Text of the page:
Fresh, direct and sensitive, Stop-Zemlia draws the doubts and longings, desires and intimacies of adolescence. Oblivious to clichés, with her gaze glued, at times almost in a documentary way, to the lives of its protagonists, the debut of the Ukrainian Kateryna Gornostai has just been recognized with the Crystal Bear for Best Film in the Generation 14plus competition from the last Berlinale. Draped by a cast of young non-professional actors, it portrays the current moment of Ukrainian youth.
Does “stop-zemlia” game really exist? Why have you chosen it to give the film its title?
Yep, “Stop-Zemlia” which means “stop the Earth” is a real game from my childhood. It differs in its names in different Ukrainian cities and even city districts of Kyiv, but the rules are always the same: the “it” follows others with blinded eyes. Everyone should stay above the ground (it often is played on a playground with horizontal bars). When he or she catches somebody – the name of this person should be told. If the name is correct the person becomes “it”. If the “it” gets closer, you can run to the next horizontal bar not to be caught, but if the “it” hears you – he or she can shout “stop-zemlia!”. If you were on the ground at that moment – you become “it”.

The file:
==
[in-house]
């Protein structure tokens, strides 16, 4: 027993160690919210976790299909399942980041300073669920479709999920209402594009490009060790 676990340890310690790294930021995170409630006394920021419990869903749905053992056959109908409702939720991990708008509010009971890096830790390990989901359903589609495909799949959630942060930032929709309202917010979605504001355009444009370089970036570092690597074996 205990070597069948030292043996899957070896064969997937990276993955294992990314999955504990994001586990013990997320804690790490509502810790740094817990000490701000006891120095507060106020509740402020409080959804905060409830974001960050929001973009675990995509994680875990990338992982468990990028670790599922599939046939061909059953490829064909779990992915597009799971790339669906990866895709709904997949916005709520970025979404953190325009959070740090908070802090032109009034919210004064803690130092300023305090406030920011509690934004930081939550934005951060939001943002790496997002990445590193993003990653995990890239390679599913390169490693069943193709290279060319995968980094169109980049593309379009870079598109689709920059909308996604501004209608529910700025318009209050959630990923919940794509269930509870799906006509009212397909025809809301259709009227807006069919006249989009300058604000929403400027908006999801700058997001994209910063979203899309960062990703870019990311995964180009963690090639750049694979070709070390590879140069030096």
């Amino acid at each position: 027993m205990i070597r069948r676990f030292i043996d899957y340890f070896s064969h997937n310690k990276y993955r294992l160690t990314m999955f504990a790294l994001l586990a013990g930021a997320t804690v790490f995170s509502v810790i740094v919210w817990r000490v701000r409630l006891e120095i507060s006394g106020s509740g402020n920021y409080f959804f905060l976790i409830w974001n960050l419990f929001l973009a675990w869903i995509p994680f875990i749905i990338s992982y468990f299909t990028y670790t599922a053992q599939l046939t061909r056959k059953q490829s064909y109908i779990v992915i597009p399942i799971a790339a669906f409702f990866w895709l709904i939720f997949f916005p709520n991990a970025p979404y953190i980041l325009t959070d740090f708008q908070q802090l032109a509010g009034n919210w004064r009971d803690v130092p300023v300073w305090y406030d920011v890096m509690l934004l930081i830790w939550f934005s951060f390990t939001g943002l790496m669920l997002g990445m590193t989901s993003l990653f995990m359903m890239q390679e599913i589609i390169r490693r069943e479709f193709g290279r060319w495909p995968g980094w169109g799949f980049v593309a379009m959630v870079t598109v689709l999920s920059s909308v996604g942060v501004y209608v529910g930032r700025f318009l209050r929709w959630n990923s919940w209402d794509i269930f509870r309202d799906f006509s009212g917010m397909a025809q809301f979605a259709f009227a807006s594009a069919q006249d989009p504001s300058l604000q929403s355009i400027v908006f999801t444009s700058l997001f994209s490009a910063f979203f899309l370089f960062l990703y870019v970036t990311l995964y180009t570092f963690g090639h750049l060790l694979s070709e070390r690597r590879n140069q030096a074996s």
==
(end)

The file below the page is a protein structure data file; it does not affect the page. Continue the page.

Although it is a childish game it’s often played by teenagers. I like this frozen moment state when someone shouts “stop-zemlia!”: you are aware of yourself – about your position, orientation and direction at that moment, but you’re not moving and so you are living through this pause. For me it’s similar to the state you’re finding yourself in this last school year – you’re waiting for the grown-up life to come, you’re waiting to take all responsibilities on yourself, but the period of waiting seems to be endless. So, you need to learn to appreciate this moment you are in – not to wait for life to happen, but to enjoy it as it is here and now.
The film reminded me of Elephant, in the way that it presents more of a world rather than a straight-forward narrative, although a central story does exist. Did you have Gus Van Sant film in mind or any other teen film approaches close to documentary?
“Elephant” is one of my favorites. I am fond of the feeling and atmosphere it unfolds while it flows, although the main narrative line is too harsh for me. But the reason we have an ensemble structure in “Stop-Zemlia” is more inner. At some point in the casting process, I realized that we have not only main characters on board but a whole class of beautiful young people that started living as an organism even in the pre-production phase. So together with them, we started to develop these small storylines of every member of the group – for everybody to be involved as a supporting character more than a “crowd scene character”. And the central story of Masha allowed this mosaic way of storytelling because of its simplicity and non-conflict type.